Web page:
October 22, 2013
The Southern Ohio museum curator, Sarah Johnson, has designed their current show around the theme of “Fasting Forward to the Renaissance,” a day in our past, but a monumental one for art.
Johnson has worked on pulling the exhibit together for the past two years, carefully selecting contemporary artists who are looking back to the Renaissance for inspiration.
“We saw two major big changes in the Renaissance,” Charlotte Gordon, Museum artistic director, explains. “We saw the exploration of perspective and going back in space on a flat plain, but then also the rendering of the human body in a really beautiful fleshy type of form. This was also reflected in the time by Renaissance sculpture.”
The paintings in the exhibit deal with Renaissance themes or contemporary themes that have been influenced by particular Renaissance themes, pieces or artists. This is shown greatly in the work of contributing artist Daniel Hernandez, who has a very particular and unique style of art.
Hernandez, of Toledo, Ohio, paints using Renaissance styles and themes in his pictorials of religion and history meet video games and cartoons.
“He doesn’t work on canvases, he actually works on boards. He layers them, brings in collage elements, paints overtop of them and in some instances carves back into the drywall to create this plaster fresco looking surface, but you can clearly see the video game characters that have influenced him,” Gordon said. “You can then go back and see not only contemporary images, but some Renaissance ones as well. So, what you might get is this Renaissance Christ fighting off Star Wars characters. The whole thing is set in what looks like a Renaissance video game and creates a real melting pot.”
Hernandez was the 2011 recipient of the Ohio Arts Council’s Individual Excellency Award and is represented by Kim Foster Gallery, New York, New York. Hernandez is the Art in Public Places coordinator at the Arts Commission of Greater Toledo and also teaches at The University of Toledo.
“What results are objects, images, and worlds that exist between the parts that conceived the initial connection. They are the embodiment of the connection or the artifacts that confirm its existence and through their creation the connection becomes concrete. This is not to say that what results is fact because it is not. Fact is what actually exists and that can be proven. It is the work of historians and scientists. My works are the possibilities, the ‘what ifs,’ the maybes, they are fictions and inventions,” Hernandez says about the juxtaposition of contemporary video games and historic connections in his artist statement on his website titled “Genesis.”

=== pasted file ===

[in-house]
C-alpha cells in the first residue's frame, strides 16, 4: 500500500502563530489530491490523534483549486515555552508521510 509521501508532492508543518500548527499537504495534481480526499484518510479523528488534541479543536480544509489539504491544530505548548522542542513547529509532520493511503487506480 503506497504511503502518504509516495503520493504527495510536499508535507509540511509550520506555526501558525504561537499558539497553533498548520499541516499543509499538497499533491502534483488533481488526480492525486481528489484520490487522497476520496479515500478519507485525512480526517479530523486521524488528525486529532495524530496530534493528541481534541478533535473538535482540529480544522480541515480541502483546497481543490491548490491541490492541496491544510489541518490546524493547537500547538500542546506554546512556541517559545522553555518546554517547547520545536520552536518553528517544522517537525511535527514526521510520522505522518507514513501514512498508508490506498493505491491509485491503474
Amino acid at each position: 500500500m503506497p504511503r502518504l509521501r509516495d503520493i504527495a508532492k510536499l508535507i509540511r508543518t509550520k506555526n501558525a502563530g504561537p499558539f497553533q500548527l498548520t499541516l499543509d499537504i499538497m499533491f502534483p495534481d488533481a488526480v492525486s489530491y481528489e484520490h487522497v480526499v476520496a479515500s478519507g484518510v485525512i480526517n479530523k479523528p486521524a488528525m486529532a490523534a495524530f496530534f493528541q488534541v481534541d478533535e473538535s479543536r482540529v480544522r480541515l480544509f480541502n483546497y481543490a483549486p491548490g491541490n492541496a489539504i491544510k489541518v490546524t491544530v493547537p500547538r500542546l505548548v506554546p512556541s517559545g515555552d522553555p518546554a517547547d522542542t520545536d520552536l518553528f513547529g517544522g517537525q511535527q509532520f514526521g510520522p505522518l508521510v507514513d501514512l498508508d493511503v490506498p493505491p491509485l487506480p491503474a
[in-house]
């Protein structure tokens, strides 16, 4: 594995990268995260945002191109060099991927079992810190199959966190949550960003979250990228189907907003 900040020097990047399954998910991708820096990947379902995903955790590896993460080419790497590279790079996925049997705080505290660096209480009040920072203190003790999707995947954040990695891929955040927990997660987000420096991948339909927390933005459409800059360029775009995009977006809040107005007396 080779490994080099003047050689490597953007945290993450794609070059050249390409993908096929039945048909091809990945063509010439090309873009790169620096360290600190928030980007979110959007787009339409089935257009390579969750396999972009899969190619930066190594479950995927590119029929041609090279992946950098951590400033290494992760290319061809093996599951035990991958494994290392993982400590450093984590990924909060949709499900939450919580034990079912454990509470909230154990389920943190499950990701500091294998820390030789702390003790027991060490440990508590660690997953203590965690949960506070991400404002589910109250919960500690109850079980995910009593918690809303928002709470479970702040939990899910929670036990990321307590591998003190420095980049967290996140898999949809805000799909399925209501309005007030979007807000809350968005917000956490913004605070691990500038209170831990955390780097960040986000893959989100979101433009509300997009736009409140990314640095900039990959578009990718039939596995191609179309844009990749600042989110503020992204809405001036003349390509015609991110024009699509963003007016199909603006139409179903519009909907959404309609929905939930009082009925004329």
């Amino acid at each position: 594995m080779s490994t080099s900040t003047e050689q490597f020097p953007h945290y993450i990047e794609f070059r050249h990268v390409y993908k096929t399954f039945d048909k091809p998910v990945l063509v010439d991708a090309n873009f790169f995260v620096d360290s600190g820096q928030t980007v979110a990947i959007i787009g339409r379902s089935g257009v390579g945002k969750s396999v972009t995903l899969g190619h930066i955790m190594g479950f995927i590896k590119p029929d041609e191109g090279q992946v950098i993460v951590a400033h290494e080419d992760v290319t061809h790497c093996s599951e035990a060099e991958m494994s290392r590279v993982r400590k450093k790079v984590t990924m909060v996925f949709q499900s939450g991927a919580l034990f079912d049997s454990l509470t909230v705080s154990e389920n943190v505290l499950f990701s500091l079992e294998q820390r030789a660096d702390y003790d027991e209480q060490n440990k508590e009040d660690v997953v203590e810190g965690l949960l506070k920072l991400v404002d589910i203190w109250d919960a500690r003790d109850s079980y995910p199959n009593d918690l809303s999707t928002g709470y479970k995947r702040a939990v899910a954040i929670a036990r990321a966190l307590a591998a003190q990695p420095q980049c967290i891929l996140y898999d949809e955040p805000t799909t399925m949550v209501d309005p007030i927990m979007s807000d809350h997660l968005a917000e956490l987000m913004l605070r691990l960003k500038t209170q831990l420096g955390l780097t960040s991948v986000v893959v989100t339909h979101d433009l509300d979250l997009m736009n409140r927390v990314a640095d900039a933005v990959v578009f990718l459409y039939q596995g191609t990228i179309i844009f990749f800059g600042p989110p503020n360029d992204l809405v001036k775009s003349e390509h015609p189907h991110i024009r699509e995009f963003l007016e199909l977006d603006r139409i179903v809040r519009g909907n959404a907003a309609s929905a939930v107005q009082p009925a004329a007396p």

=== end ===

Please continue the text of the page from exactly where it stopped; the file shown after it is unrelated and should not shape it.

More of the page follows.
Hernandez is just one of six other artists featured in the exhibit, so if video games aren’t your fancy, you can find other pieces in the collection that appear more traditional.
The Southern Ohio Museum has built an entire program around the Renaissance theme.
Southern Ohio Museum’s circus program, Cirque d’Art Theatre, will present “Good Versus Evil: A Renaissance Tale,” on Oct. 18, 19, 25, and 26 at 7 p.m., 8 p.m. and 9 p.m. They’ve worked on the choreography for a month and have come up with a “ghastly fable” for Halloween.
A chamber vocal ensemble, under direction of Dr. Stanley Workman, will illustrate music from the Renaissance during “In Harmony with the Renaissance.” The performance will be Nov. 3 at 3 p.m., in which guests will be free to browse the exhibit while they listen to the madrigal music that is considered history’s first “pop music.”
Tim Bridwell will be giving a lecture on Nov. 14 at 6 p.m., as he makes the case for key developments that shattered the Dark Age.
Fantastic Fairytales from Mad Cap Puppets will perform for children on Nov. 15 at 10 a.m., 1 p.m. and again at 7 p.m.
Museum director Mark Chepp will step into his “art history mode” to explore renaissance paintings, as he wraps up the month of celebration with a lecture on Renaissance space on Nov. 21 at 6 p.m.
More information can be found on the Southern Ohio Museum’s newly designed website www.somacc.com.
“It was a growing point for art,” Gordon explains. “When you look back to the Renaissance, you see that they were using the arts and their artists to keep their culture and intellect from being taken over by neighboring war factions that wanted power. I think it was an inventive and successful way for them to keep their identity and to launch themselves in a way that they couldn’t have been taken over by anyone else. Because they really unleashed and gave artistic freedom their artists, we really started to see a lot of geniuses come out. There was Leonardo da Vinci, Raphael, Michelangelo and Titan. It was such a rich time where they were not only creating, but accepting new ideas.”